By Dr. Stephan Blanford
“A critical civic obligation.” Or “the most thankless job in Seattle.”
Those who have served as elected board directors for Seattle Public Schools are familiar with these statements, which are sometimes uttered in the same sentence. As a former school board director myself, I can attest that both are true. It is an important, thankless job. Although as my wife is fond of saying, “It isn’t a job if you don’t get a paycheck.”
Strong candidates are desperately needed for several upcoming school board elections. Every year, Seattle Public Schools serves nearly 53,000 of our city’s children in 102 schools, employs more than 7,000 people and spends nearly 1.5 billion of our taxpayer dollars. And though its graduation rates are slowly improving, it has one of the largest opportunity gaps for students of color of any urban school district in the nation.
Critics of the current school board note that it spends too much time focused on issues that don’t improve student achievement and don’t resolve opportunity gaps. In fact, actions the board has taken in the past have made those gaps worse. And though it made an impressive hire, appointing Denise Juneau as superintendent last summer, it has also hampered her and the professional educators that she leads in addressing these issues.
So, could you do better?
School board elections will happen later this year, and prospective candidates have until the afternoon of May 17 to file with King County elections. Four of the seven school board seats are up for election in this cycle, and several incumbents are not planning to run again, so the races are wide open. District 1 (far NE and NW Seattle), District 2 (Green Lake, Fremont, Wallingford), District 3 (U District, Sand Point, Laurelhurst), and District 6 (West Seattle, Georgetown, South Park) will be contested. Candidates must reside in the district they seek to represent. The primary election occurs Aug. 6 and the general election on Nov. 5.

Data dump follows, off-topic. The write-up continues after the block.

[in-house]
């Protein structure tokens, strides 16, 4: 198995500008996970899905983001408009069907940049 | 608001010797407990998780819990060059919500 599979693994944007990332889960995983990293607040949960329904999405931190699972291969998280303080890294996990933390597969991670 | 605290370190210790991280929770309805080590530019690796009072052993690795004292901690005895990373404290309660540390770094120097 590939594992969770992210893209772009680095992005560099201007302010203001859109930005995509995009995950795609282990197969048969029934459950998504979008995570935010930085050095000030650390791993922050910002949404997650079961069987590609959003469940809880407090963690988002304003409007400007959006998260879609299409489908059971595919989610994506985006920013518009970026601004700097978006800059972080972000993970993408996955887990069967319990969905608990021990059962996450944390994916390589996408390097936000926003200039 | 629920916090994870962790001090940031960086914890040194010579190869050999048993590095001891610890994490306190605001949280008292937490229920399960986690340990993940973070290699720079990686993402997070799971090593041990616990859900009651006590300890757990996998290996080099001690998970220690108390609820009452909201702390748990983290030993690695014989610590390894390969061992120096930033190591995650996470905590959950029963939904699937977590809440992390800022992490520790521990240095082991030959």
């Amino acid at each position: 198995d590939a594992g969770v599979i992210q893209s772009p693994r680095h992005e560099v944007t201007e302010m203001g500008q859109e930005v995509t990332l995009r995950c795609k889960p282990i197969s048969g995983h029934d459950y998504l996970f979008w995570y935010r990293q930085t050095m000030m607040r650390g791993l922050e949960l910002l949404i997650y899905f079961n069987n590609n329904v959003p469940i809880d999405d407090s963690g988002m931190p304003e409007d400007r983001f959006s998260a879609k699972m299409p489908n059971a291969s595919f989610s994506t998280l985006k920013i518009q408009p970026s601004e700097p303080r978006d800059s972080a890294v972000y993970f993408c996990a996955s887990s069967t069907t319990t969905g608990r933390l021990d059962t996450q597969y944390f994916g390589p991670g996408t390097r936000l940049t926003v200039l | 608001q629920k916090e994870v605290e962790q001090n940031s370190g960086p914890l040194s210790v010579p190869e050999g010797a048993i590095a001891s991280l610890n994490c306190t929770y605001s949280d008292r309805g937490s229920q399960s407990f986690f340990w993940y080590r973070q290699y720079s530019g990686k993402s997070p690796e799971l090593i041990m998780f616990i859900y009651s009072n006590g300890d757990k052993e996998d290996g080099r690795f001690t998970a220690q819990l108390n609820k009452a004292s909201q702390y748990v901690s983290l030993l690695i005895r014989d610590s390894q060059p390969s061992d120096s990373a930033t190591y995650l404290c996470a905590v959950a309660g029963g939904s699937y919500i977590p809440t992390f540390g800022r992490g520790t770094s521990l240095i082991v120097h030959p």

Winning candidates will be sworn in shortly thereafter, beginning a four-year term that includes board and committee meetings, school visits, opportunities to interact with the community and tons of reading and study. They will establish the priorities and set the direction for Seattle Public Schools going forward, exerting tremendous influence on the lives of thousands of our children.
Someone asked me recently why I chose to take on this uncompensated role, and I reflected on the fact that as the product of public schools, I felt an obligation to give back to those educators and community members who created a path for me and my family to enter the middle class. School board service is deeply satisfying when you watch a busload of elementary school kids headed off to fill their minds with knowledge, or when you preside over graduation ceremonies, handing diplomas to thousands of high schools and launching them into their futures. There is a palpable sense of pride that you made a difference in your community and that you spent yourself in a worthy cause.
I hope that you will consider throwing your hat in the ring, particularly if you are offended by the immorality of large opportunity gaps and motivated by the chance to lead and serve the children and families of Seattle.
What questions do you have as you consider this call to action? Use the form below to contact Dr. Stephan Blanford directly:
Dr. Stephan Blanford served four years as an elected school board director and was given the “Leadership for Equity” award by the Principals Association of Seattle Schools at the end of his term.